'The best books, reviewed with insight and charm, but without compromise.' - author Jackie French

Wednesday, 1 October 2014

Guest Post: Andrew King on The Engibear Project

Kids' Book Review is delighted to welcome author Andrew King to talk about his inspiration for the fantastic engineering-focused Engibear picture book series which includes Engibear's Dream and the newly published Engibear's Bridge.

Kelly, Douglas and I enjoyed the usual family activities playgrounds, parks, drawing and reading. We also spent a lot of time peering through the fences of construction sites as Douglas really seemed to enjoy the things engineers do.

However, we could not find any books about engineering to read to him and engineering characters in popular culture were typically for older kids and adults (e.g. Brains from Thunderbirds, Scotty from Star Trek and Dilbert).

Eventually, through necessity, we created our own engineering character. Engibear started life as a tip-truck driving teddy bear in our back yard sand pit. We played Engibear games during the day and shared Engibear stories at night. Not surprisingly our earliest story was Engibear Builds a Playground. It was followed by other stories about topics such as Bearbots, bridges and trains. Our daughter, Marie-Louise, was born into a family with an imaginary friend.

We continued to read children’s books without finding any specifically about engineering or engineers, although Bob the Builder arrived and partially helped to fill this gap. A study by Holbrook et.al. (2009) confirmed that there were very few children’s books about engineering. In a sample of 4,800 junior fiction books (8-12 years) in Australia only one contained the word ‘engineer’.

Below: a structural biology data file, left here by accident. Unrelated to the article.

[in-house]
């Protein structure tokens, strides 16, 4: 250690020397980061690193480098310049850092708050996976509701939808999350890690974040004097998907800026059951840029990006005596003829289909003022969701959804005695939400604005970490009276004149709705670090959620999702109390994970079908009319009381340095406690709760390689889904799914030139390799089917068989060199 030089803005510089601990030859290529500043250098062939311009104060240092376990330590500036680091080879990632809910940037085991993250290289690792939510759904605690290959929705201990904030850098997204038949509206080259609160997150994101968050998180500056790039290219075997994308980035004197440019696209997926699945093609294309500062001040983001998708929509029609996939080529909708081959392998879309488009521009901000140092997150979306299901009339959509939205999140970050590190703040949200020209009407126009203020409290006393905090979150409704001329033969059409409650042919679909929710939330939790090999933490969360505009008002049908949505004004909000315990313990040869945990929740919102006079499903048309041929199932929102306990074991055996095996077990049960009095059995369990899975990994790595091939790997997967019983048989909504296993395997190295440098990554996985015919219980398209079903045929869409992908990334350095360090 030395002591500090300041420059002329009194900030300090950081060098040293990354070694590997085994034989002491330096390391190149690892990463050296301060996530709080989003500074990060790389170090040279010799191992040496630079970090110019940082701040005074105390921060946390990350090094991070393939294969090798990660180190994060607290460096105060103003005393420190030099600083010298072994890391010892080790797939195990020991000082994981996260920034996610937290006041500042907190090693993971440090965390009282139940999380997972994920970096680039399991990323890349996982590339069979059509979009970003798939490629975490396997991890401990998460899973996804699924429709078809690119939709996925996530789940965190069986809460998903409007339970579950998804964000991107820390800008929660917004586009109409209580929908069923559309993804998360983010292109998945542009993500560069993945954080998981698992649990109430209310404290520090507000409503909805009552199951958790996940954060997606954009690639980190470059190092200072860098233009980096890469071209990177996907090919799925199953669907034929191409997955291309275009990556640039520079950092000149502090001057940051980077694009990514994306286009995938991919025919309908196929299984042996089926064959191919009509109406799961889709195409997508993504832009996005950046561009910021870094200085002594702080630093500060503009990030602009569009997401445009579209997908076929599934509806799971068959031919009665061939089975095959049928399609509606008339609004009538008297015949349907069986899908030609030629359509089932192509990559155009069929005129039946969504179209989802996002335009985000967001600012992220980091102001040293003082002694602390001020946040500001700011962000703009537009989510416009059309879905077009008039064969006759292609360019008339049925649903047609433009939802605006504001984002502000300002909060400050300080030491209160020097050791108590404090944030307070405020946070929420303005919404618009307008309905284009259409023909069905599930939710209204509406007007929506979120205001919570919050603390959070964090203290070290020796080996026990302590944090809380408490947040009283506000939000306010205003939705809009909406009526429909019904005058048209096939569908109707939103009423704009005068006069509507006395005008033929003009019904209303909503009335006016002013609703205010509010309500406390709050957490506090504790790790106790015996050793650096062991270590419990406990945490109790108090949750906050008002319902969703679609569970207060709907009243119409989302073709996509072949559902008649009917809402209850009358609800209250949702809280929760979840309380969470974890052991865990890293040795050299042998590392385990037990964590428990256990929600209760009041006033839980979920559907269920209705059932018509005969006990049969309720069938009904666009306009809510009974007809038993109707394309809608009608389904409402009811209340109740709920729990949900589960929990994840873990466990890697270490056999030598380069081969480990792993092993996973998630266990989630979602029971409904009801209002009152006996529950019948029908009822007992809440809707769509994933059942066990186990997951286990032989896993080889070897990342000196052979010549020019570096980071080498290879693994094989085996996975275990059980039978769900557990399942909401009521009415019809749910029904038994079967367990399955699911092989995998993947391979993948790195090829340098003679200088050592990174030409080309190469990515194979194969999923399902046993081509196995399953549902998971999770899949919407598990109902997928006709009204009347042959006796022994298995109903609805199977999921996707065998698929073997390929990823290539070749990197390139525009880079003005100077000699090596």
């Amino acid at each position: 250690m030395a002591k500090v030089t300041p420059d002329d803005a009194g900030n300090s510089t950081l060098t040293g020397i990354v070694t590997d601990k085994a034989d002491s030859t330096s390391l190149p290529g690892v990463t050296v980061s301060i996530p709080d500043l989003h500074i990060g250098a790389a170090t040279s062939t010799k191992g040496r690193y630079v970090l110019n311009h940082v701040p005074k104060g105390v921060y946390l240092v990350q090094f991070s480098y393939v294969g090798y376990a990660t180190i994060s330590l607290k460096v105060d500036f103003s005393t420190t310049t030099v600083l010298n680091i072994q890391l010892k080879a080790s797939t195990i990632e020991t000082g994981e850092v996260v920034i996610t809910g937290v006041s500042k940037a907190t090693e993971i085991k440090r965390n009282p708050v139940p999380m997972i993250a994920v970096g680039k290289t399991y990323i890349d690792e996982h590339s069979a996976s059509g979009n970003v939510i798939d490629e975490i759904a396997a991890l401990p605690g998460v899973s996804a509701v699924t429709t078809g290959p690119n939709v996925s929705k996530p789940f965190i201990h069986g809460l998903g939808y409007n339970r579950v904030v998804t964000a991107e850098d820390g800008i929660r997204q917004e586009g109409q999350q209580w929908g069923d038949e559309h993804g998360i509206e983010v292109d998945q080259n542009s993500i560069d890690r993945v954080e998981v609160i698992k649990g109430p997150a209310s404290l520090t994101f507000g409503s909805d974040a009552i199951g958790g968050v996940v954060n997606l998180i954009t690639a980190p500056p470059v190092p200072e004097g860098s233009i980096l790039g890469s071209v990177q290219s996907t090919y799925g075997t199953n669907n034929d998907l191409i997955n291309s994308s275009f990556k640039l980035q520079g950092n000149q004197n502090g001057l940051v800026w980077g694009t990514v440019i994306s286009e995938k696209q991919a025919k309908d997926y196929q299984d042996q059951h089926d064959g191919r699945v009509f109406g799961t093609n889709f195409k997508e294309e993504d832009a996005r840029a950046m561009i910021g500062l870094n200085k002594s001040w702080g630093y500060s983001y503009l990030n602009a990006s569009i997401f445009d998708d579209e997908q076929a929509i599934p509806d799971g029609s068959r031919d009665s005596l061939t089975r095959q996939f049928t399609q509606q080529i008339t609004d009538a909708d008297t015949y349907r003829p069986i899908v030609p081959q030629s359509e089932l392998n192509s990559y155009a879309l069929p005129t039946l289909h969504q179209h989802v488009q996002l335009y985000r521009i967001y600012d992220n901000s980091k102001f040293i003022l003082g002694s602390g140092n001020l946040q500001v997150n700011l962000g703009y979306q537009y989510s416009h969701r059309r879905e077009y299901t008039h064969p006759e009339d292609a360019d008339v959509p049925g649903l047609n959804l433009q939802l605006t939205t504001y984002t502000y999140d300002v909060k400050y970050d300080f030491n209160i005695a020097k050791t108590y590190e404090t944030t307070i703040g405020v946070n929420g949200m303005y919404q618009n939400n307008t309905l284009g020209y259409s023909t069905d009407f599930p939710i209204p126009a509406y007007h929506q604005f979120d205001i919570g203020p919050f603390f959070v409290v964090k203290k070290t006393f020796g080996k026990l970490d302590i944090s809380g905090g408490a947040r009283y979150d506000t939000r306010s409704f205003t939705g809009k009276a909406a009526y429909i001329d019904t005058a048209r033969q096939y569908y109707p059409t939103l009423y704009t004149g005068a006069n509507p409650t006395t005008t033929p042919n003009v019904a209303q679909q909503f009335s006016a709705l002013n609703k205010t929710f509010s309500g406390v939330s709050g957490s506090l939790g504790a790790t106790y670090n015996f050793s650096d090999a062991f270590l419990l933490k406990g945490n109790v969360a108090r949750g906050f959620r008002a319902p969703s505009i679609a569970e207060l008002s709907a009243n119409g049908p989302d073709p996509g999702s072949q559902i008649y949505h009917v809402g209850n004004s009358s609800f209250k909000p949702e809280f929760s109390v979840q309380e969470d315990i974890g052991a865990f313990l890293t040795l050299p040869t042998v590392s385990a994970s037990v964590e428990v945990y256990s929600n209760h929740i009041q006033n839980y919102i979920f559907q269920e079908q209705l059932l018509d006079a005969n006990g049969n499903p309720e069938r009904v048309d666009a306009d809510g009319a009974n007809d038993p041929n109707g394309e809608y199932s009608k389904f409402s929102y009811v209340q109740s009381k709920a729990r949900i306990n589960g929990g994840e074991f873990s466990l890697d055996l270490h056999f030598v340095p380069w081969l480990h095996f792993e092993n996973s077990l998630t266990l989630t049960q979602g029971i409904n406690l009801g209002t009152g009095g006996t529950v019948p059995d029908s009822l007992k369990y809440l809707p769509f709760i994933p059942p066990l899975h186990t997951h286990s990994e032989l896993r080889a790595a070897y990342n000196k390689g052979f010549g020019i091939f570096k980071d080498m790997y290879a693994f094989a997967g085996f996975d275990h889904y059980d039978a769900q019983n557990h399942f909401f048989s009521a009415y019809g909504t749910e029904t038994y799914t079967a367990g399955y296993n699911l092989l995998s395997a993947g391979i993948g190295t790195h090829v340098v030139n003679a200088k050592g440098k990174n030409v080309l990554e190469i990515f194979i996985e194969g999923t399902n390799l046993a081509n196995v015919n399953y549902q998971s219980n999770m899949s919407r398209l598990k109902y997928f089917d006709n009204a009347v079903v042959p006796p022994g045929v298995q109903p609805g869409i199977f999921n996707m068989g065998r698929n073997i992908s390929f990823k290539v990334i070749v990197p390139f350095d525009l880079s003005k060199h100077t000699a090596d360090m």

Given the lack of children’s books about engineering, I believed that there was an opportunity to improve the way we introduced it to young children and that Engibear could help. He was a friendly face of engineering who could personalise it and make it more accessible and entertaining. As a consulting engineer, Engibear was involved in a wide variety of work, so he was also an ideal character for introducing children to the many and diverse aspects of engineering. With this in mind I started the Engibear Project with the aim of producing a series of children’s books about Engibear and his work.

After producing early drafts of my first book, Engibear’s Dream, which was based on our story Building Bearbots, I was fortunate that Little Steps Publishing agreed to take me on board and also introduced me to the illustrator Benjamin Johnston. With professional editing and Ben’s amazing illustrations and ideas, the book really started to come to life. I learned that producing a book can be a lot like many engineering projects and, as in our case, a multidisciplinary team is a great way to complete the task.

We are very grateful for the support Engibear’s Dream has received and are particularly excited that it has been used by others in an educational context:
•    Engineers Australia Newcastle Division is keen to start early in piquing the interest of students towards a career in engineering. To help with this, Committee members volunteered to visit local schools to read Engibear’s Dream with students and donate copies to the school libraries. Students enjoyed the story, offered solutions to the problems Engibear encountered and were excited by the opportunity to draw their own robots.